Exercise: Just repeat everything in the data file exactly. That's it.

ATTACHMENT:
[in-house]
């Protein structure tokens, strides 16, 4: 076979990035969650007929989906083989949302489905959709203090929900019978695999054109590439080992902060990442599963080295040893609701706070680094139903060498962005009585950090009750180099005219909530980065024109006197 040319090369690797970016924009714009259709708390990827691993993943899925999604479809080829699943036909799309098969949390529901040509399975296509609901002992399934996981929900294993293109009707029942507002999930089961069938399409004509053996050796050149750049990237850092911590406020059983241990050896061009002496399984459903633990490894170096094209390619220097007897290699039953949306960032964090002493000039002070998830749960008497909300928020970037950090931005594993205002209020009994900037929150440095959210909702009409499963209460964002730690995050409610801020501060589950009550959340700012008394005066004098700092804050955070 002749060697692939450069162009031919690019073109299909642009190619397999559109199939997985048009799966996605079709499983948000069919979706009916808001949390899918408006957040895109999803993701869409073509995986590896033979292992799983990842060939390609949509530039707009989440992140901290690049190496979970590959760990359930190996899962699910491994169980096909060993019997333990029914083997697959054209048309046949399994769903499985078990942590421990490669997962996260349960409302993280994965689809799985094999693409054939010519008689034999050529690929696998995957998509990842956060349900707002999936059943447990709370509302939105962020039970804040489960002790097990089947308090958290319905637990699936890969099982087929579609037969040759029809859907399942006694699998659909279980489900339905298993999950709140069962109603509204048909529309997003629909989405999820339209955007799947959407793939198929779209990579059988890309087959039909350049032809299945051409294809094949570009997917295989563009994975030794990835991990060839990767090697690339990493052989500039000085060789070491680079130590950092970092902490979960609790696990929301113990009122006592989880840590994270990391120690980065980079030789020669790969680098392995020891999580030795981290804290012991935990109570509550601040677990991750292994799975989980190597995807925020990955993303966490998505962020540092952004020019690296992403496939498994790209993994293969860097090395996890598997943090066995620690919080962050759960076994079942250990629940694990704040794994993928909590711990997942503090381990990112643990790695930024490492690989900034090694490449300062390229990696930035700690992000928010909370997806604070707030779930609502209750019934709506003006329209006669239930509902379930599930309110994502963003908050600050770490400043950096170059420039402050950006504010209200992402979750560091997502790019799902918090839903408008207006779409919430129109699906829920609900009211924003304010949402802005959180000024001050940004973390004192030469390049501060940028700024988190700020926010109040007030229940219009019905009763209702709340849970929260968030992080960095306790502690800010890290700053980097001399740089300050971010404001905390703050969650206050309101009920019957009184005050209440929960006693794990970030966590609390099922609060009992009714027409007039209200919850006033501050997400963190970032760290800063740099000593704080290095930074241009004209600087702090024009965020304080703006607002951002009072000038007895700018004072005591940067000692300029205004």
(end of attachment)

[in-house]
């Protein structure tokens, strides 16, 4: 076979990035969650007929989906083989949302489905959709203090929900019978695999054109590439080992902060990442599963080295040893609701706070680094139903060498962005009585950090009750180099005219909530980065024109006197 040319090369690797970016924009714009259709708390990827691993993943899925999604479809080829699943036909799309098969949390529901040509399975296509609901002992399934996981929900294993293109009707029942507002999930089961069938399409004509053996050796050149750049990237850092911590406020059983241990050896061009002496399984459903633990490894170096094209390619220097007897290699039953949306960032964090002493000039002070998830749960008497909300928020970037950090931005594993205002209020009994900037929150440095959210909702009409499963209460964002730690995050409610801020501060589950009550959340700012008394005066004098700092804050955070 002749060697692939450069162009031919690019073109299909642009190619397999559109199939997985048009799966996605079709499983948000069919979706009916808001949390899918408006957040895109999803993701869409073509995986590896033979292992799983990842060939390609949509530039707009989440992140901290690049190496979970590959760990359930190996899962699910491994169980096909060993019997333990029914083997697959054209048309046949399994769903499985078990942590421990490669997962996260349960409302993280994965689809799985094999693409054939010519008689034999050529690929696998995957998509990842956060349900707002999936059943447990709370509302939105962020039970804040489960002790097990089947308090958290319905637990699936890969099982087929579609037969040759029809859907399942006694699998659909279980489900339905298993999950709140069962109603509204048909529309997003629909989405999820339209955007799947959407793939198929779209990579059988890309087959039909350049032809299945051409294809094949570009997917295989563009994975030794990835991990060839990767090697690339990493052989500039000085060789070491680079130590950092970092902490979960609790696990929301113990009122006592989880840590994270990391120690980065980079030789020669790969680098392995020891999580030795981290804290012991935990109570509550601040677990991750292994799975989980190597995807925020990955993303966490998505962020540092952004020019690296992403496939498994790209993994293969860097090395996890598997943090066995620690919080962050759960076994079942250990629940694990704040794994993928909590711990997942503090381990990112643990790695930024490492690989900034090694490449300062390229990696930035700690992000928010909370997806604070707030779930609502209750019934709506003006329209006669239930509902379930599930309110994502963003908050600050770490400043950096170059420039402050950006504010209200992402979750560091997502790019799902918090839903408008207006779409919430129109699906829920609900009211924003304010949402802005959180000024001050940004973390004192030469390049501060940028700024988190700020926010109040007030229940219009019905009763209702709340849970929260968030992080960095306790502690800010890290700053980097001399740089300050971010404001905390703050969650206050309101009920019957009184005050209440929960006693794990970030966590609390099922609060009992009714027409007039209200919850006033501050997400963190970032760290800063740099000593704080290095930074241009004209600087702090024009965020304080703006607002951002009072000038007895700018004072005591940067000692300029205004």